Un palais pour l’Empereur.
Napoléon Ier à Fontainebleau

September 15, 2021 – January 3, 2022

 

Château de Fontainebleau

From September, 15th to January, 3rd , the château de Fontainebleau presents, through more than two hundred artworks, a little-known face of the “maison des siècles, la vraie demeure des rois” and a fundamental period of the château’s history.

Under the First Empire (1804-1815), Fontainebleau knew a particularly sumptuous period thanks to the new breath given to the palace, without posting and emptied of its furniture after the Revolution, and also thanks to the brilliant life which unfolded there. It is a second renaissance that is taking place.

During the stays of Napoléon I (1804, 1807, 1809, 1810), rich in political and family events, the Emperor’s deep attachment to the palace was confirmed. By having the old house of the kings of France restored at great expense, under the leadership of the architects Charles Percier and Pierre-François-Léonard Fontaine, the Emperor showed the eminent place he wished to give back to Fontainebleau among the other imperial residences, such as the Tuileries, Saint Cloud, Compiègne, Rambouillet…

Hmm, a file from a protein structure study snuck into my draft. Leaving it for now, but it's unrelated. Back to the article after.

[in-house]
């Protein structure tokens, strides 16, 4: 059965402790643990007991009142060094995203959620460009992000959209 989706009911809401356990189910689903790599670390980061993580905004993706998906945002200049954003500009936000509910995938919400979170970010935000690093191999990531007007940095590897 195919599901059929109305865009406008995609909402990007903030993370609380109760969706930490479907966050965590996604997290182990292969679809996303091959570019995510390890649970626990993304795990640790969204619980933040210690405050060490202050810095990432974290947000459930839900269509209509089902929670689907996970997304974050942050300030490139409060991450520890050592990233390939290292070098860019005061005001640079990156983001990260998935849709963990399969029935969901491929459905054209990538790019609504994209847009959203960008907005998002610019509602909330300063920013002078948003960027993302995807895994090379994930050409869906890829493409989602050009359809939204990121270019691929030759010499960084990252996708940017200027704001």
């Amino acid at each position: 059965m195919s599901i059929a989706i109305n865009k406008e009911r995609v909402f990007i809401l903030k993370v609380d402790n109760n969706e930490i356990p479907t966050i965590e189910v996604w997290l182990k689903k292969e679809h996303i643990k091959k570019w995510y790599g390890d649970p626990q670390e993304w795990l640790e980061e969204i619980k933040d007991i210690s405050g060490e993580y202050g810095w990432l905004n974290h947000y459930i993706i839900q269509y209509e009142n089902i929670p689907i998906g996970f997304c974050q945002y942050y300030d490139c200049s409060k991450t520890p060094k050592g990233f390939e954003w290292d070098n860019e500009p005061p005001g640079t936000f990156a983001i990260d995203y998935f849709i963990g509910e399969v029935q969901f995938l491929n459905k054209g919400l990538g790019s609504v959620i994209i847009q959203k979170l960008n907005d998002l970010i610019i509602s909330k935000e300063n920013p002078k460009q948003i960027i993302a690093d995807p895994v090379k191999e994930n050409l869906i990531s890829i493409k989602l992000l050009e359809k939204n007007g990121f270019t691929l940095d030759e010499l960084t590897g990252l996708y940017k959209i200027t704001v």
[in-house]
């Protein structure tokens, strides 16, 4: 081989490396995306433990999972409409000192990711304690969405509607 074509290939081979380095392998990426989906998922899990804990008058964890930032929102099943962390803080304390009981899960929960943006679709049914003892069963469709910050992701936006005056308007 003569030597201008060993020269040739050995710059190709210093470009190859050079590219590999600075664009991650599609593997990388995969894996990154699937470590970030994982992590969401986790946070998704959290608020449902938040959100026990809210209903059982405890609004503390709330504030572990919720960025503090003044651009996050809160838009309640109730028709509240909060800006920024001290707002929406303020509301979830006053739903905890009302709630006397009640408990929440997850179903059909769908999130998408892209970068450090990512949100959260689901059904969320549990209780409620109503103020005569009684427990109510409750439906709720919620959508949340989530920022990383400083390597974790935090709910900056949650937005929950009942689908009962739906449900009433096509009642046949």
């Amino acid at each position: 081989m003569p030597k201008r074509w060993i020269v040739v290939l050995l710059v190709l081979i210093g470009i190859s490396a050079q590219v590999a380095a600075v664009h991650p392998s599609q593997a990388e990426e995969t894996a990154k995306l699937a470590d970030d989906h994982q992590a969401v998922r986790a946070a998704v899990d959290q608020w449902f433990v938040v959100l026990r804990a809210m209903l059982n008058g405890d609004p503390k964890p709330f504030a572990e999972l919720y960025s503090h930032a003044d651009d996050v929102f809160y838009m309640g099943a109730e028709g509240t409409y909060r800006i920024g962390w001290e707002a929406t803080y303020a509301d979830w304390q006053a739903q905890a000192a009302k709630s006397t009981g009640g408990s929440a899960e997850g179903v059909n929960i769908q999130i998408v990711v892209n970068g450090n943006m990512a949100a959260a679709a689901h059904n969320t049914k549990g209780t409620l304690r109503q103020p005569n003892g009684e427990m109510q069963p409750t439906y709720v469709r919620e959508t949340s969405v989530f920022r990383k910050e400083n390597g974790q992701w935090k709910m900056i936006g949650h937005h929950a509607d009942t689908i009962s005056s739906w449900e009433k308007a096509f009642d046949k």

The roofs and the interior decorations have been restored, the apartments abundantly furnished, the theater renovated, the Louis XV wing fitted out for the princes, and the gardens renewed in the style of the era. Despite this uninterrupted activity, his work as a restorer, outstandingly respectful of the château, remains difficult to define, especially as successive regimes, in particular the Restoration, have erased some of his contributions.

© Louis Blancard

The aim of the exhibition is to showcase Napoléon’s work at Fontainebleau and to analyze the way in which the Emperor invested the château. Through more than two hundred works from the Bellifontain collection (collections, libraries and archives), but also from French and foreign public collections, the sumptuousness of Joséphine’s fittings, the luxury of the furniture intended for the palace, the extraordinary library of the Emperor or the transformation of the François Ier gallery and the major projects abandoned after the fall of the regime.

The exhibition will develop themes as varied as architecture, painting, sculpture, gardens, decorative arts, libraries, while also illustrating the “grande histoire”.